October 21st 2007 Posted at Startups
Comments Off on Spock.com – Web 2.0 people search
I missed the initial beta launch of http://www.spock.com two months ago. I have been swamped at DWT and quite frankly the people search space isn’t one I am particularly interested in.
I recently started looking at the space again since DWT got a request for a meta search product in the people area. I found http://www.spock.com and began using the tool. It found all the relevant Brian Despains although my attempt to claim my own profile failed miserably (ID10T error) but my own profile now resides under Brian Scott Despain.
The interface is pretty straightforward and ease of tagging is quite nice. I didn’t like certain elements on setting up an account. During the account set up process it asked for access to both my Linkedin profile and Gmail contacts. I skipped this step after a HUGE fiasco with Quechup. (See the posts here, here and here. While I am fairly certain that venture funded Spock won’t have the same problem but after Quechup spammed everyone in my Gmail account I simply won’t take a chance that someone else might do it again.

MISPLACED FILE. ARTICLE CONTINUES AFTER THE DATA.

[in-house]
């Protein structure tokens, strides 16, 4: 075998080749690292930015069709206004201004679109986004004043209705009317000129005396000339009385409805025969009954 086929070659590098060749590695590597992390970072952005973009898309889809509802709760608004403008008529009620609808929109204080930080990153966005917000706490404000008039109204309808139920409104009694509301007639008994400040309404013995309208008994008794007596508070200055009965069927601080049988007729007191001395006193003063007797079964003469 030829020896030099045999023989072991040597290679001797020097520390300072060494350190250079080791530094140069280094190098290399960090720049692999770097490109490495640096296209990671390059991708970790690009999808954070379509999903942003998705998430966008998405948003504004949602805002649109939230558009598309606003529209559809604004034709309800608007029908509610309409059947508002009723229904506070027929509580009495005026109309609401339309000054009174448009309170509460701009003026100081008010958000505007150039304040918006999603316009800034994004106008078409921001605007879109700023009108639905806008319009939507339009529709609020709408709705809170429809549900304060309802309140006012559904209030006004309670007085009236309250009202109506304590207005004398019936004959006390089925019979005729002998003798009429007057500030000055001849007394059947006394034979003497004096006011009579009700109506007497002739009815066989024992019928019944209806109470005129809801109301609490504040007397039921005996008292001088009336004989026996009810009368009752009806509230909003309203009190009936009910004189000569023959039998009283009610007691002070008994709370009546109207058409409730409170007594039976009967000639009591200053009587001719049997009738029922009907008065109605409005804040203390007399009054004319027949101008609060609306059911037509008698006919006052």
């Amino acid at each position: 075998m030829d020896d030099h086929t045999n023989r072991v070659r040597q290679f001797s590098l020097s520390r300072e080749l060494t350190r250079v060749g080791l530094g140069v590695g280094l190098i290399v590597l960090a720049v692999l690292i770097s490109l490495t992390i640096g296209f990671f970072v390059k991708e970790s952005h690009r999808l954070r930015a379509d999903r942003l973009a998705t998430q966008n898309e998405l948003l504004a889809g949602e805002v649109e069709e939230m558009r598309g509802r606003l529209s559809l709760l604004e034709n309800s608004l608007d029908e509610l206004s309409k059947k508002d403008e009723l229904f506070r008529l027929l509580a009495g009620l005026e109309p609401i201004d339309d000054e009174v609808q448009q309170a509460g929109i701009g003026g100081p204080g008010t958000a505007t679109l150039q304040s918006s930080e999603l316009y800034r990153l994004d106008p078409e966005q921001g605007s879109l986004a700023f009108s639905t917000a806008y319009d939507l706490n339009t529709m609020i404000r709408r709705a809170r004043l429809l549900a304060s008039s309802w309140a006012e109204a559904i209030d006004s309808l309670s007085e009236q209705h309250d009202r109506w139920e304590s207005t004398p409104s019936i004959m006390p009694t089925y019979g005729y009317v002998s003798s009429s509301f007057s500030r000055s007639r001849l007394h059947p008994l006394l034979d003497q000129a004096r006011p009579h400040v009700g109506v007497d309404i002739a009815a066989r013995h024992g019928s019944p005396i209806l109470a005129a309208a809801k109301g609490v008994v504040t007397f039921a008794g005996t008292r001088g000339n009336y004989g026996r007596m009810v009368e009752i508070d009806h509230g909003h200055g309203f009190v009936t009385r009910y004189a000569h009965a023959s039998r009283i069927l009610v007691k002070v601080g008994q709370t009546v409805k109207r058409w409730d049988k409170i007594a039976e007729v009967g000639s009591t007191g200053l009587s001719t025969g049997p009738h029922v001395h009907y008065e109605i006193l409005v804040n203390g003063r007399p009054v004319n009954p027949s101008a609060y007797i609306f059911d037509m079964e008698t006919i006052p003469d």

I really like the UI at spock.com. It makes it fairly easy to build a profile pretty quickly and tagging your profile is easy. The site also asks you questions as you are in the site which makes I actually found quite nice. By asking a simple question (“What color are your eyes?”) it engages the user to interact with the site. This also can lead to stoppers (“What sport do you play?”) if the user doesn’t engage in that activity.
Users can tag other users which can create a more complete picture of a person. You can set trust relationships which can capture relationships that you already have. (Of course if opt to use the mechanism to bring your contacts into your account, that speeds the process).
I think that Spock.com is on to something.The information creation part of your account is easy and it’s apparent that the Spock team has thought about the problem of spam and reputation management (users can disallow types of tags which cannot be used when tagging their profiles). Given the ease with which I was able to update my profile and add contextually relevant information to the site, I can very quickly see them getting fairly quick uptake in the market.
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